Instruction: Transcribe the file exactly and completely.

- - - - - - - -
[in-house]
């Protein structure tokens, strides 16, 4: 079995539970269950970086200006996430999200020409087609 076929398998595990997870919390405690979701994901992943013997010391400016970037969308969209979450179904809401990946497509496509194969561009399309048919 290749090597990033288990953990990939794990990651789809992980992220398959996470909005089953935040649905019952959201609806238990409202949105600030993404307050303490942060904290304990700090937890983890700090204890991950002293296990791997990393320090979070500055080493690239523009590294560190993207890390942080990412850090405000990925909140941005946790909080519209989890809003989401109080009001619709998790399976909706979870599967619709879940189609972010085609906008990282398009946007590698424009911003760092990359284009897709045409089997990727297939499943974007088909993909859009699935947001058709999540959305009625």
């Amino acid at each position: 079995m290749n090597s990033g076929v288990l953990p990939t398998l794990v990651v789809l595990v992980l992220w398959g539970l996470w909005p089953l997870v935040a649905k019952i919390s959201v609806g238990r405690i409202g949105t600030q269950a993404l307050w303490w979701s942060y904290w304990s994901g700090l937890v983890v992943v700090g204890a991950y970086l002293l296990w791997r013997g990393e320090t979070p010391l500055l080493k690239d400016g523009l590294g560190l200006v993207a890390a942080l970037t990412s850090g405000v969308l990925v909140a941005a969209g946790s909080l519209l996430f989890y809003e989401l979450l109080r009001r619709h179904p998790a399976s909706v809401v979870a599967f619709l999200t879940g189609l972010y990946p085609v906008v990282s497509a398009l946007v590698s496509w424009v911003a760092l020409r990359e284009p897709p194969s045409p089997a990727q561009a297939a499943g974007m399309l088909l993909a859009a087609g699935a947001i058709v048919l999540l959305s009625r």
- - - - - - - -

[in-house]
């Protein structure tokens, strides 16, 4: 079995539970269950970086200006996430999200020409087609 076929398998595990997870919390405690979701994901992943013997010391400016970037969308969209979450179904809401990946497509496509194969561009399309048919 290749090597990033288990953990990939794990990651789809992980992220398959996470909005089953935040649905019952959201609806238990409202949105600030993404307050303490942060904290304990700090937890983890700090204890991950002293296990791997990393320090979070500055080493690239523009590294560190993207890390942080990412850090405000990925909140941005946790909080519209989890809003989401109080009001619709998790399976909706979870599967619709879940189609972010085609906008990282398009946007590698424009911003760092990359284009897709045409089997990727297939499943974007088909993909859009699935947001058709999540959305009625």
């Amino acid at each position: 079995m290749n090597s990033g076929v288990l953990p990939t398998l794990v990651v789809l595990v992980l992220w398959g539970l996470w909005p089953l997870v935040a649905k019952i919390s959201v609806g238990r405690i409202g949105t600030q269950a993404l307050w303490w979701s942060y904290w304990s994901g700090l937890v983890v992943v700090g204890a991950y970086l002293l296990w791997r013997g990393e320090t979070p010391l500055l080493k690239d400016g523009l590294g560190l200006v993207a890390a942080l970037t990412s850090g405000v969308l990925v909140a941005a969209g946790s909080l519209l996430f989890y809003e989401l979450l109080r009001r619709h179904p998790a399976s909706v809401v979870a599967f619709l999200t879940g189609l972010y990946p085609v906008v990282s497509a398009l946007v590698s496509w424009v911003a760092l020409r990359e284009p897709p194969s045409p089997a990727q561009a297939a499943g974007m399309l088909l993909a859009a087609g699935a947001i058709v048919l999540l959305s009625r």